Demand for Covid-19 test kits has delivered a windfall for Chinese diagnostics firms, with one forcasting a profit surge of as much as 6,500%.
Some of China’s top performers for growth last year were the companies feeding both the aggressive testing campaign at home as well as the scramble for kits abroad, in coronavirus hot spots including the U.S. and Europe. BGI Genomics Co., the world’s biggest DNA-sequencing business, was among the companies supplying millions of test kits across the globe.
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The biggest pandemic in modern times has provided a springboard for these relatively obscure names — mostly small- to mid-cap companies — lifting stock prices along with profits. But it’s uncertain whether demand will remain for these star performers once vaccination programs kick in and the coronavirus crisis starts to fade.
“We’ve seen similar rapid growth like this, from zero to a million, in the pharmaceutical sector, said Zhang Jialin, head of healthcare research at ICBC International. “But the surge in testing-related part is indeed one of a kind.
Last year’s top revenue performers on the Shanghai Stock Exchange’s tech-focused Star board were Sansure Biotech Inc., Zhejiang Orient Gene Biotech Co. and Shanghai Liferiver. Sansure’s net income rose by more than 6,500% in 2020, though the comparison was from a low year-earlier base — all three companies had net income of less than 100 million yuan ($15.5 million) for 2019. In a Feb. 26 report, Shenzhen-based BGI Genomics forecast a record 653% year-on-year surge in net profit for 2020.
BGI’s shares climbed 87% last year, while Da An Gene Co. of Sun Yat-Sen University soared 228%.
Driving the profit increases was the global effort to rein in the deadly coronavirus, as governments struggled to get a grip on how quickly Covid-19 was spreading through their communities. Demand skyrocketed as infections mounted and testing kits were in short supply.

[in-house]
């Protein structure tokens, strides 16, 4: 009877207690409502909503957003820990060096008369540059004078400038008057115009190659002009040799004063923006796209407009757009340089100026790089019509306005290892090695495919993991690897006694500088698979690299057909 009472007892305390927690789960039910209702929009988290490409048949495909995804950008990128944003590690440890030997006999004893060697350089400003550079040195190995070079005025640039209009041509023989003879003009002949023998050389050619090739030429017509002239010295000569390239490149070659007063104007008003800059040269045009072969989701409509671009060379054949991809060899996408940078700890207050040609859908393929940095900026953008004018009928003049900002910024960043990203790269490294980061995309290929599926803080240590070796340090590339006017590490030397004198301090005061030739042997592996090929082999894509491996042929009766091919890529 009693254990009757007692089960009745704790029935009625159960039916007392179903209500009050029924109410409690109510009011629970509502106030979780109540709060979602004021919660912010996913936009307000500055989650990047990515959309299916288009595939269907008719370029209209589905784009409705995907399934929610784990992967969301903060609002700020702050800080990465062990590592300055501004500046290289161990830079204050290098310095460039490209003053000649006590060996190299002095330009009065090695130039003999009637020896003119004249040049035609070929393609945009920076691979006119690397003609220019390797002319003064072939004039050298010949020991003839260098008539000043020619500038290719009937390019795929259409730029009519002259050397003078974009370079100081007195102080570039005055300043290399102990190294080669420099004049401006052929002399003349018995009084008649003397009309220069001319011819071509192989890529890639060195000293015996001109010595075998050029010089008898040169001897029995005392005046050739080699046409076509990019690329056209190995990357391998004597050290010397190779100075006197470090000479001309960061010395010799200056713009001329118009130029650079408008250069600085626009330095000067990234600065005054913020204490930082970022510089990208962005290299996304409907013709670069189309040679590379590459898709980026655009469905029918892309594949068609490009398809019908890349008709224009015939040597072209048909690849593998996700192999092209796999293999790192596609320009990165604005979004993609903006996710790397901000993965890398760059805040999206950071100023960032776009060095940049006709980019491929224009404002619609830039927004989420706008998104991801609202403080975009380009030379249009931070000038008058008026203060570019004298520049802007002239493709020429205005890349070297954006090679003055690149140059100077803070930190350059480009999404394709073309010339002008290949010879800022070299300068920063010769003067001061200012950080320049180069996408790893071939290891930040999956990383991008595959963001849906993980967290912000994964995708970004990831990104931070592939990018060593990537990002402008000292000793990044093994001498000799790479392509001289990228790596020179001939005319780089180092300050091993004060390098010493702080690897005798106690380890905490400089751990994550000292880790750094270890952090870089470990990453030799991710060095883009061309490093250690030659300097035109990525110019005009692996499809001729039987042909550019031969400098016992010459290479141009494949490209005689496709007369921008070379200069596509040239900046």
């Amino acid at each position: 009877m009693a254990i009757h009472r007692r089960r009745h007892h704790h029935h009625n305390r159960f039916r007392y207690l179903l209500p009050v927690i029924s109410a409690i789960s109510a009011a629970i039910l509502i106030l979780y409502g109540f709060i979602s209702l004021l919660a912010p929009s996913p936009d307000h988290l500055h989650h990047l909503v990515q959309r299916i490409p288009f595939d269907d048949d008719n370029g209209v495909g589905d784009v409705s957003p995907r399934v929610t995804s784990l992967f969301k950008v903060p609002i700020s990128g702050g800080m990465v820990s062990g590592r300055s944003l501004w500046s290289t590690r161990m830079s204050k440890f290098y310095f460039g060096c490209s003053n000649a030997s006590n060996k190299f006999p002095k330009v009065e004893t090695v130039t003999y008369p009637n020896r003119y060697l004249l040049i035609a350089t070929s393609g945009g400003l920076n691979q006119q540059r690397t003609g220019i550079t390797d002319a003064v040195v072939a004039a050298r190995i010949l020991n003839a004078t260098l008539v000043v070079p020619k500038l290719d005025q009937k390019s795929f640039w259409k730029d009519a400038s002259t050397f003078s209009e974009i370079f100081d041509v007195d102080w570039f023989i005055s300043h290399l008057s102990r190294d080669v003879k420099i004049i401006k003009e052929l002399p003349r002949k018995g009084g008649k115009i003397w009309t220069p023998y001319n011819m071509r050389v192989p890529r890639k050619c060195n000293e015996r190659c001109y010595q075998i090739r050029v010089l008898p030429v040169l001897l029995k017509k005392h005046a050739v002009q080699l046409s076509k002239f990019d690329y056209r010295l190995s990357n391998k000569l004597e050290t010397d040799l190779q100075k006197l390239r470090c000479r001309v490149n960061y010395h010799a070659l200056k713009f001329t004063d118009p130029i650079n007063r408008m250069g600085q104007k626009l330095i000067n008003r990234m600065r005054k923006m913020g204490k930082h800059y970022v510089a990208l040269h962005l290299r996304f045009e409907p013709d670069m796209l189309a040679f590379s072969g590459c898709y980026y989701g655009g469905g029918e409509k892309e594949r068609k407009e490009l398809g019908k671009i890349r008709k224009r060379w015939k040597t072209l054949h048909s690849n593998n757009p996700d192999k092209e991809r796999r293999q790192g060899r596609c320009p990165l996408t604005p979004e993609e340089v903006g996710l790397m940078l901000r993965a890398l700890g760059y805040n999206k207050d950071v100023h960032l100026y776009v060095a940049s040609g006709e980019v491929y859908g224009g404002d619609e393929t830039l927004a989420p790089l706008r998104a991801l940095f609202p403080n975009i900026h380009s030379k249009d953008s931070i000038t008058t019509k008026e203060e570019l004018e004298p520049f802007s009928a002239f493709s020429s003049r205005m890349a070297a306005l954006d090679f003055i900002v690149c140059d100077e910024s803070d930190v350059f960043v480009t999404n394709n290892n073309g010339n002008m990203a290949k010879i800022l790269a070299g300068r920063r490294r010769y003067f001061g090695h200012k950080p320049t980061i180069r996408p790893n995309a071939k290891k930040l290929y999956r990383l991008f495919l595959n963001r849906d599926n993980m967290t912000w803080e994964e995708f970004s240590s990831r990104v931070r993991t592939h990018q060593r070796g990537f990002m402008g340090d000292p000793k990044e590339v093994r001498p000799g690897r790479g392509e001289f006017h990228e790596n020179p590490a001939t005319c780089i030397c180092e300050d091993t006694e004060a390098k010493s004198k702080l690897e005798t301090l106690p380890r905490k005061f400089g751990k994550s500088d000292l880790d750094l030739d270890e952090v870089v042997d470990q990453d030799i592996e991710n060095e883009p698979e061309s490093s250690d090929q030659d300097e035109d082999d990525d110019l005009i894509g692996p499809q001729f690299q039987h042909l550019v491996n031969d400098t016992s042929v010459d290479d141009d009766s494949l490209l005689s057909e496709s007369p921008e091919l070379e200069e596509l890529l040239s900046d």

But perhaps nowhere has the testing process been more intense than in China. Even as the country has brought the virus under control, it continues to aggressively implement testing to prevent any flareups from spreading.
China’s testing campaign has become part of regular life throughout much of the country. Cities that saw virus outbreaks moved to test millions of citizens within days. Tests that in other countries are generally given to people who have symptoms or been in contact with confirmed cases are in China taken by those who constantly must prove they’re not infected while doing everything from busing restaurant tables, driving taxis and traveling between cities.
It’s not just people: Testing is even done on goods ranging from frozen seafood imported from overseas virus hotspots to auto tires, amid a controversial assertion by local health experts that the coronavirus is clinging to surfaces and poses a transmission risk in low temperatures.
Industry watchers and investors will be on alert to see if the global reliance on testing will cool off in the year ahead. As inoculations ramp up globally, some fortunes created by the pandemic — including Seoul-based test kit maker Seegene Inc. — are already evaporating.
“Last year’s growth was very opportunistic, said Mia He, senior health-care analyst for Bloomberg Intelligence. “The chance that the momentum could sustain this year is zero.
Whether Chinese test kit makers will still thrive this year depends largely on their ability to enter overseas markets whose governments are still struggling to contain Covid-19, according to He, with price points more competitive compared to kits manufactured in the west. But finding buyers abroad might not be easy. Chinese testing kits backfired during Beijing’s virus outreach to Europe last April, after some 1.2 million antibody tests purchased by the Slovakian government turned out to be inaccurate and unable to detect the virus in its early stages.
“We expect relatively limited room for the testing need to increase from the current high base, said ICBC’s Zhang. “Longer term, the gradual roll-outs of vaccines will highly likely reduce the testing demand, and in a way cap the revenues of these companies.
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